It’s Small Business Week. And the Senate is celebrating by putting you, the taxpayer, back in business with Boeing.
The Senate just confirmed three nominees to be on the board of the Export-Import Bank (Ex-Im) – a seemingly bureaucratic maneuver that actually has huge ramifications.
The Ex-Im Bank is an export credit agency that is run as an independent agency of the federal government. Ex-Im’s stated goal is to boost employment in the United States by promoting and financing exports through the extension of loans, loan guarantees, and insurance to foreign companies that buy American goods and services. Up until 2015, the prime example of an Ex-Im transaction was the extension of favorable financing to foreign airliners, such as Emirates, for their purchases of Boeing jets. While the Ex-Im bank is currently self-sustaining through interest payments and fees, the American taxpayers’ money is used as collateral for its transactions.
In other words, taxpayers on the hook.
In order for Ex-Im to approve transactions with a value greater than $10 million, it needs to be approved by three members of the board. However, since July 2015 the Ex-Im Bank has not had the requisite numbers of board members to approve these large transactions. Opponents of the bank in the Senate have blocked the nominees from being considered, and up until this week Majority Leader McConnell, or any other pro-Ex-Im Senator, has not bothered to go through the measures needed to overcome the objection.
The end of large transactions since mid-2015 has had a major impact on the makeup of Ex-Im’s activities.
Despite politicians utilizing small business politics to boost the support for the Ex-Im’s activities, prior to the 2015 quorum lapse, a whopping 65 percent of Ex-Im financing supported 10 major corporations such as General Electric and Caterpillar. Far and away the biggest winner was Boeing, which received 40 percent of all Ex-Im financing and 68 percent of all loan guarantees. From 2007 to 2014, Boeing received more financial support from the bank than all small business combined!
The Ex-Im’s nickname of the Boeing Bank was well earned.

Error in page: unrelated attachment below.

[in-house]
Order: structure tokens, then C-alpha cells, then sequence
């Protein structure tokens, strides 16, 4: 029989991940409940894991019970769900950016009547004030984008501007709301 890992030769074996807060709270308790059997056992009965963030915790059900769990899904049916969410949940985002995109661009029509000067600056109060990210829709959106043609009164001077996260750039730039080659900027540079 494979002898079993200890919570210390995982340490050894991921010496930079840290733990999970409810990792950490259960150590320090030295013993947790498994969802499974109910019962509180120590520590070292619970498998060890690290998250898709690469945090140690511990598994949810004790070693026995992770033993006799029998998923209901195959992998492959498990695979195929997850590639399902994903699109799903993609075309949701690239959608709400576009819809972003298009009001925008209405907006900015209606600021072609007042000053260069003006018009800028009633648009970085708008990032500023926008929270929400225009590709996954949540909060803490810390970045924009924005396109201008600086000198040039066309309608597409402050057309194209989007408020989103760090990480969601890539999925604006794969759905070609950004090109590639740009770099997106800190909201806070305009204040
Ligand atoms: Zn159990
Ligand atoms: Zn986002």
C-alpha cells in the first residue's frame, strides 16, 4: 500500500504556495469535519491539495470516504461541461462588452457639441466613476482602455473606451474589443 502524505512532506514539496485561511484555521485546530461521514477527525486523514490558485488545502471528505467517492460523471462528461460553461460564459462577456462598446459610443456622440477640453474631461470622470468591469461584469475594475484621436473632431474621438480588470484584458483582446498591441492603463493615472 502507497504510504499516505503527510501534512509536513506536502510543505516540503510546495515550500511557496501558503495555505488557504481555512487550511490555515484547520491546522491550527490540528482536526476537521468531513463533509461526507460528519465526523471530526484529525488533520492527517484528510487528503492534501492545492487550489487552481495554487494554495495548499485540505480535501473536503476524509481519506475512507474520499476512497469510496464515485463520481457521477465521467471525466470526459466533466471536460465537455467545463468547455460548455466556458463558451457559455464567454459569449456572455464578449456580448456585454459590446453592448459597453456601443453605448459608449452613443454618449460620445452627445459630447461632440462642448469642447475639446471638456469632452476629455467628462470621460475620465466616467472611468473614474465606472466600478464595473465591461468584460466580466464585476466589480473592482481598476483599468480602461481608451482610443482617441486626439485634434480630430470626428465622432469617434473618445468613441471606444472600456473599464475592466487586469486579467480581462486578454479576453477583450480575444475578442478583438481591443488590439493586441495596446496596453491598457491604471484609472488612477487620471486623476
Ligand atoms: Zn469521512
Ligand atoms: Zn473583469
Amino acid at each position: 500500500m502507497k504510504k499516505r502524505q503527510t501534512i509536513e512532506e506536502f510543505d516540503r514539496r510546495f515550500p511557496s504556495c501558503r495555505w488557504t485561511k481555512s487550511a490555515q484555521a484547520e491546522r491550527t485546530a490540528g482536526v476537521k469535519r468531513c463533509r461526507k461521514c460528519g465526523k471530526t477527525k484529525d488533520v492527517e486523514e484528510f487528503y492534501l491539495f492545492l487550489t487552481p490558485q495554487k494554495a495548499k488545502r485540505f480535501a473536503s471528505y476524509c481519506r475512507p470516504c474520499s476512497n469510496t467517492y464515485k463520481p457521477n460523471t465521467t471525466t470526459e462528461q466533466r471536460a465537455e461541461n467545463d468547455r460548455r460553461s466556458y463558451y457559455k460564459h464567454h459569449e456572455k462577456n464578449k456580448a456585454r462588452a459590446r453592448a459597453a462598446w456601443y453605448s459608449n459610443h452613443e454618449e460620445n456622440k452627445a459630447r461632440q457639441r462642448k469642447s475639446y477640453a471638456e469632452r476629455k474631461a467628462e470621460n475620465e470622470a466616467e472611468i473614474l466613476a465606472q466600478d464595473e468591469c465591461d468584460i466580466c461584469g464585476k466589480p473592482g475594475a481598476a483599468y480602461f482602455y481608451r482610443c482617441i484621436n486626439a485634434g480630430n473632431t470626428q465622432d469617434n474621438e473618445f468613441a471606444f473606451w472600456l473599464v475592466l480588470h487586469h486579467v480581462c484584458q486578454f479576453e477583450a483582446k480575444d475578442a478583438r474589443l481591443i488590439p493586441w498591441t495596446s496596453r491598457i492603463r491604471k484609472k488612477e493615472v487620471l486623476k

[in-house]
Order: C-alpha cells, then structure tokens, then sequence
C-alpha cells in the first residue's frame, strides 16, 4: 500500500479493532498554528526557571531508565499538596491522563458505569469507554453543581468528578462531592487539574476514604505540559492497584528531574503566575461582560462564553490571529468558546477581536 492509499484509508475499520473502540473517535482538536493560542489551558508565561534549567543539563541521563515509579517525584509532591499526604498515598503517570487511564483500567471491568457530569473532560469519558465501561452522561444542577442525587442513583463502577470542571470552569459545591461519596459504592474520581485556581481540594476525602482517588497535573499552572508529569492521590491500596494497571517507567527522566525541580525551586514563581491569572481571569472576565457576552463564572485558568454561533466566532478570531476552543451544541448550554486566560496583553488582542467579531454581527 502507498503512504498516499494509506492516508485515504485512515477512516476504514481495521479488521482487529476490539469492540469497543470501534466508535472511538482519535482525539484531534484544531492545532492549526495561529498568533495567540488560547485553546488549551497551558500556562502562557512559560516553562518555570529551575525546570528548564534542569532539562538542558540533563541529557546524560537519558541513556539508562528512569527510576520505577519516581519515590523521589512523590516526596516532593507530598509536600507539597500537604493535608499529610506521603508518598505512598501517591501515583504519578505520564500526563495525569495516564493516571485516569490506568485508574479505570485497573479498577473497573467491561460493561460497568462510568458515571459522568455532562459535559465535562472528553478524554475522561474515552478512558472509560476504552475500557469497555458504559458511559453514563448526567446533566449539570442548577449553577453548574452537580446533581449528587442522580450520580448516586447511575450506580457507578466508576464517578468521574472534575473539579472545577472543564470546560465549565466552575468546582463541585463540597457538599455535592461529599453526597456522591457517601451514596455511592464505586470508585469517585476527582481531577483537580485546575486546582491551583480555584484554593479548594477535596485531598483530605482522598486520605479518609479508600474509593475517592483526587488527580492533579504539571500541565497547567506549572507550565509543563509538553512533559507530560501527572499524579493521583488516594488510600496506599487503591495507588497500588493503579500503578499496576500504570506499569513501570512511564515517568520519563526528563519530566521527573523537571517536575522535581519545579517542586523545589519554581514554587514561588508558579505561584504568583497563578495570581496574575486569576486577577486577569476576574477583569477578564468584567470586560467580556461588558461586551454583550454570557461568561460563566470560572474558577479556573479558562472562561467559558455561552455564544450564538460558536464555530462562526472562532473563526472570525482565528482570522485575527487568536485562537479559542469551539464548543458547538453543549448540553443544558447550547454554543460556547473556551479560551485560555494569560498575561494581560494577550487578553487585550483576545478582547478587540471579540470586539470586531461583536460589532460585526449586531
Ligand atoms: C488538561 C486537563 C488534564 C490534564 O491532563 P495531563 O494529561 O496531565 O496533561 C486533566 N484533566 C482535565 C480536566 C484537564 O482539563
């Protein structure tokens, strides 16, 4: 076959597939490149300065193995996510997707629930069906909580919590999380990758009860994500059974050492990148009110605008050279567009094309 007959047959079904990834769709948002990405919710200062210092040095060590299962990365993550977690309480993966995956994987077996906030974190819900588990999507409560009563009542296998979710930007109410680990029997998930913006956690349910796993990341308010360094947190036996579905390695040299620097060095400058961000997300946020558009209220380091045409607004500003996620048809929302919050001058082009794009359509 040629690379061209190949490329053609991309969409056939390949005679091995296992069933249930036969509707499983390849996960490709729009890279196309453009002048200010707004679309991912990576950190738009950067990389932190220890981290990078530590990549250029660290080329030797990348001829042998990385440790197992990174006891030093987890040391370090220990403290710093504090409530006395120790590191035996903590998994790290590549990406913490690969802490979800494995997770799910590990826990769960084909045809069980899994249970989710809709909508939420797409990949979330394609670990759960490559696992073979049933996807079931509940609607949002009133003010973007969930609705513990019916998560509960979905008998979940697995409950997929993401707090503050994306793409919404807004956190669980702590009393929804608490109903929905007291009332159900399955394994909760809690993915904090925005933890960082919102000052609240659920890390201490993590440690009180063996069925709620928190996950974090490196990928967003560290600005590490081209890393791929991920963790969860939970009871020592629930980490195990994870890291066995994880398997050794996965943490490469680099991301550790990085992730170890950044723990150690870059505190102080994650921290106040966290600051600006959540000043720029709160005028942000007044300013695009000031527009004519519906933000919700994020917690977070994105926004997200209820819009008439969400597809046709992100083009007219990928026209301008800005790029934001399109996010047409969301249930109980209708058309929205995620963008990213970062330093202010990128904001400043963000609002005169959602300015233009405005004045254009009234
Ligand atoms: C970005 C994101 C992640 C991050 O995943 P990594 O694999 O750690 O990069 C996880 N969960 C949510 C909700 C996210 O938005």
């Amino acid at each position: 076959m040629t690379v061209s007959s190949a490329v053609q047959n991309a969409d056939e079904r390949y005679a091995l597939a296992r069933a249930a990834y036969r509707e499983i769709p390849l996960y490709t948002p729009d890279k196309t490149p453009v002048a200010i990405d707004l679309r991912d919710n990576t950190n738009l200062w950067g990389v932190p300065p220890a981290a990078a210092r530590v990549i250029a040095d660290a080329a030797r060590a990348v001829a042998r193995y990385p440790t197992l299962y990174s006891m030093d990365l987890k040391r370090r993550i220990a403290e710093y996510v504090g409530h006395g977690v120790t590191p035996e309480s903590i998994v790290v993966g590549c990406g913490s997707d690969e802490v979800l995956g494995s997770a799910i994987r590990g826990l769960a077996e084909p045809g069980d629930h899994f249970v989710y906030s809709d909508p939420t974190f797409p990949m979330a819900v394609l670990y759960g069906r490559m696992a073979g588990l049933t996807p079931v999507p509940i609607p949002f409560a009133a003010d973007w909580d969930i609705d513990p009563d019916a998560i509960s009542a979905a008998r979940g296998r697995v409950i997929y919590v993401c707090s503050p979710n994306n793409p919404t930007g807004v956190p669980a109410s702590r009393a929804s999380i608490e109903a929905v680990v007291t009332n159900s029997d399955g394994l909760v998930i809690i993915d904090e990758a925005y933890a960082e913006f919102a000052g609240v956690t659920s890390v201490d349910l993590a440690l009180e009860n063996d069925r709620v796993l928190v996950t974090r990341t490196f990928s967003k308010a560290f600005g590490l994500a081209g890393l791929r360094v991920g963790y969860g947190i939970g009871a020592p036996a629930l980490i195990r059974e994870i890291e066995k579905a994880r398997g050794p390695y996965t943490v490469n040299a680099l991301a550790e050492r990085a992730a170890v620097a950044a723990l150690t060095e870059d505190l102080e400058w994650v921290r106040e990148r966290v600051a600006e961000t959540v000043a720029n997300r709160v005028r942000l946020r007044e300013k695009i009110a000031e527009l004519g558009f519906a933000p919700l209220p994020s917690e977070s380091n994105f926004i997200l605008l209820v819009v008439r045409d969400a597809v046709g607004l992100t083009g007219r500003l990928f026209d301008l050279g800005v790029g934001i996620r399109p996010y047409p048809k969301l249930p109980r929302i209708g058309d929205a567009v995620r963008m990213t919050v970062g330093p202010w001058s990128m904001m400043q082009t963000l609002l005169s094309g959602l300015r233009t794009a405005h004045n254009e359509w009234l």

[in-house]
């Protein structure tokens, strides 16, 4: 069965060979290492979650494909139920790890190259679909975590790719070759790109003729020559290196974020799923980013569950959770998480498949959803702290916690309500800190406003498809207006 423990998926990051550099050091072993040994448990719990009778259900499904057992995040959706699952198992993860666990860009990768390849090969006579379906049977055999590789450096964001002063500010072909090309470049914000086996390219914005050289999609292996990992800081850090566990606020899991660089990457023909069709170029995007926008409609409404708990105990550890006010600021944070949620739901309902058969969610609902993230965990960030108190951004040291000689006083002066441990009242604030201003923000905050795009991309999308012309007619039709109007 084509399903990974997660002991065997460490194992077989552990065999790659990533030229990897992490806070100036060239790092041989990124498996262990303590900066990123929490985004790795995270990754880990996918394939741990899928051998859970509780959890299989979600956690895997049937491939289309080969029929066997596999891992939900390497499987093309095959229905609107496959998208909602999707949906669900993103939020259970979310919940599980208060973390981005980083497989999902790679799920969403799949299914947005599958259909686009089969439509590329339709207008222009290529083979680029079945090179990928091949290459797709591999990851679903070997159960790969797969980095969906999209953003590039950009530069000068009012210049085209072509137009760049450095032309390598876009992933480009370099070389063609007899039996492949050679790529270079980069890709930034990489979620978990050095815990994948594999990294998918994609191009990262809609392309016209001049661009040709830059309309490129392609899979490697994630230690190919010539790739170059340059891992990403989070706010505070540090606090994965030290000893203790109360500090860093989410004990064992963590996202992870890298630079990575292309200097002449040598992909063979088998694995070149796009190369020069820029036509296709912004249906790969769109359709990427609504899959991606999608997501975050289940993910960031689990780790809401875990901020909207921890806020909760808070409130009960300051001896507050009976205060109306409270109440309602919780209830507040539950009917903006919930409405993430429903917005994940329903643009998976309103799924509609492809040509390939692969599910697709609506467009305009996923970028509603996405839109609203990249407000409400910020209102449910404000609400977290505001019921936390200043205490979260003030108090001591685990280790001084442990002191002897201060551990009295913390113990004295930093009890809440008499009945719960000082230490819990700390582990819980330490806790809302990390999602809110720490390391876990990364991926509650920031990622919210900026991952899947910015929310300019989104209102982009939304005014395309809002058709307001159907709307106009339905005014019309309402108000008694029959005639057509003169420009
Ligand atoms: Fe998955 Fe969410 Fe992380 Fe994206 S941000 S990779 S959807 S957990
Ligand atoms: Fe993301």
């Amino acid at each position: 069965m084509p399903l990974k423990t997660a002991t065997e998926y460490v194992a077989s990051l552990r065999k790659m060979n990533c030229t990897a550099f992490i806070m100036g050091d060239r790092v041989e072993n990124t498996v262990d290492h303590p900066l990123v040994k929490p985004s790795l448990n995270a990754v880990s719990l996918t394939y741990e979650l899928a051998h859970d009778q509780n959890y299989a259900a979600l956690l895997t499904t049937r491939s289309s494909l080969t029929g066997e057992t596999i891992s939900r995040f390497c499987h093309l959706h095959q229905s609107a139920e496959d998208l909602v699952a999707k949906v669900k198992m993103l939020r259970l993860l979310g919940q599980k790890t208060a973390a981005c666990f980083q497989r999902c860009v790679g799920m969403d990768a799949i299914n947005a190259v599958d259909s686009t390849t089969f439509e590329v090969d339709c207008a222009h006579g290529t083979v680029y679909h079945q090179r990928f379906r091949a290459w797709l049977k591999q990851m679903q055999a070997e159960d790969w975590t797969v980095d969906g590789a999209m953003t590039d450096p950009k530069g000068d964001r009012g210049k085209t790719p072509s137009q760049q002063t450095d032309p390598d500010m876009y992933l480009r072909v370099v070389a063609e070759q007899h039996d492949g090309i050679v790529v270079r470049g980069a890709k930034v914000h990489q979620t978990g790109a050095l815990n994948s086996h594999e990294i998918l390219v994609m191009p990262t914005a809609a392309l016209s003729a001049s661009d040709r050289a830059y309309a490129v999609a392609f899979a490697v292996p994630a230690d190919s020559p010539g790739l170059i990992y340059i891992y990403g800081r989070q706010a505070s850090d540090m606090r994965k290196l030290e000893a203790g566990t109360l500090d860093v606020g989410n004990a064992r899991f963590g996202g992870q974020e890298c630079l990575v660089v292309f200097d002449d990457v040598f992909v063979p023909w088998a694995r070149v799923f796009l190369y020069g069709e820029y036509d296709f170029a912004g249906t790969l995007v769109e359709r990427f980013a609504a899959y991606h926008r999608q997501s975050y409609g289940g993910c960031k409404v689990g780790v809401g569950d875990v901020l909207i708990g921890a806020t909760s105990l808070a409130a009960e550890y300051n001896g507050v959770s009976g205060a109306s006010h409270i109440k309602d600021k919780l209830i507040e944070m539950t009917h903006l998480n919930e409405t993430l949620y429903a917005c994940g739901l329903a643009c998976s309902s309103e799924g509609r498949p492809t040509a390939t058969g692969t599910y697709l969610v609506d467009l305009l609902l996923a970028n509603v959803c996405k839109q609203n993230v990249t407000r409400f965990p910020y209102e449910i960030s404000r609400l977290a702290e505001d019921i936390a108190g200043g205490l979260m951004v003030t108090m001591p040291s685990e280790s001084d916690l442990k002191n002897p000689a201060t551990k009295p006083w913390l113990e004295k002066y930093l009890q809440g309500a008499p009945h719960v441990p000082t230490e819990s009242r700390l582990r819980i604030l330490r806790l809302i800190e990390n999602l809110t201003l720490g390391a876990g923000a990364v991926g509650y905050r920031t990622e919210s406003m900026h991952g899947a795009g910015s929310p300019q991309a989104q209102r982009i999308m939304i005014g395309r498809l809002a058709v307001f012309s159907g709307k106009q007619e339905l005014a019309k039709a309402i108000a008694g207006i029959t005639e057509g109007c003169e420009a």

But since the ability to approve large transactions ended when the quorum lapsed in 2015, Ex-Im support for Boeing dropped 99% – from $8 billion to $19 million. Accordingly, the share of Ex-Im support for small businesses grew from 25 percent to 63 percent during this time period.
But you would not know anything changed if you were looking at Boeing’s financial statements. Despite Ex-Im supporters stating that without Ex-Im “[Boeing] would likely see their opportunities overseas vanish,” Boeing’s annual revenues have continued to grow by billions of dollars annually and it accrued its highest ever backlog of orders in 2017. In the absence of Ex-Im loans, Boeing’s growth has been supported by robust financing from private sources.
Overall, the level of financing by Ex-Im finances for all businesses has dropped by 72 percent since the quorum lapsed (from $21 billion annually in 2014 to $3.6 billion in 2018) and the overall exposure to taxpayers has dropped from $105 billion in 2015 to $66 billion in 2018. This is evidence of a significant portion of Ex-Im activity tied up with large transactions for massive corporations like Boeing.
Yet, during that period, exports from the United States went unaffected, climbing from $1.7 trillion to $1.8 trillion.
Just this week, we found out that Boeing knew about a problem with their conflict safety alert system for an entire year prior to sharing the information with the Federal Aviation Administration (FAA). Their negligence cost hundreds of lives and put many more at risk. The MAX 737 remains grounded and an investigation into the corporation is ongoing.
It’s been nearly four years since the Ex-Im bank lending was dominated by the interests of Boeing and other large manufacturers. The Trump White House and Republican Senate have been in place for the last two and half years. Why is the Senate all of a sudden confirming the nominees necessary to get the Boeing Bank up and going again?
There’s clearly no way to make a direct tie between the Boeing problems of late and the sudden urgency in the Senate to reinstate a quorum to their direct benefit. But the timing is awfully bizarre.
Some people say no good deed goes unpunished. But for U.S. Senators voting to restore massive taxpayers-backed loans to Boeing, it’s no bad deed goes unrewarded.